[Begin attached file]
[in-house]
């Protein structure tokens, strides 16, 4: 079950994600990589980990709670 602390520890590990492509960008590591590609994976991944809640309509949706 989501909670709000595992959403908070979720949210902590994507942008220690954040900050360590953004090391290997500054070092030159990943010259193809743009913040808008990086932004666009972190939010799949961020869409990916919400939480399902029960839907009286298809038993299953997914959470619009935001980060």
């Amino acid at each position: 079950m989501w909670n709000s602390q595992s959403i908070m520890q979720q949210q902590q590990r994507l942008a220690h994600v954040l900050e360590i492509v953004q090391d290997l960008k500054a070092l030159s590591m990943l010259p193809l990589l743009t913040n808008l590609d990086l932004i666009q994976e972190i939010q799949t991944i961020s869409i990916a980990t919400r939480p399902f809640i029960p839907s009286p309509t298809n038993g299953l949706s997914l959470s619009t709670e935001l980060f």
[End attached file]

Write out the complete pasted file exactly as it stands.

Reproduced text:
[in-house]
């Protein structure tokens, strides 16, 4: 079950994600990589980990709670 602390520890590990492509960008590591590609994976991944809640309509949706 989501909670709000595992959403908070979720949210902590994507942008220690954040900050360590953004090391290997500054070092030159990943010259193809743009913040808008990086932004666009972190939010799949961020869409990916919400939480399902029960839907009286298809038993299953997914959470619009935001980060």
């Amino acid at each position: 079950m989501w909670n709000s602390q595992s959403i908070m520890q979720q949210q902590q590990r994507l942008a220690h994600v954040l900050e360590i492509v953004q090391d290997l960008k500054a070092l030159s590591m990943l010259p193809l990589l743009t913040n808008l590609d990086l932004i666009q994976e972190i939010q799949t991944i961020s869409i990916a980990t919400r939480p399902f809640i029960p839907s009286p309509t298809n038993g299953l949706s997914l959470s619009t709670e935001l980060f």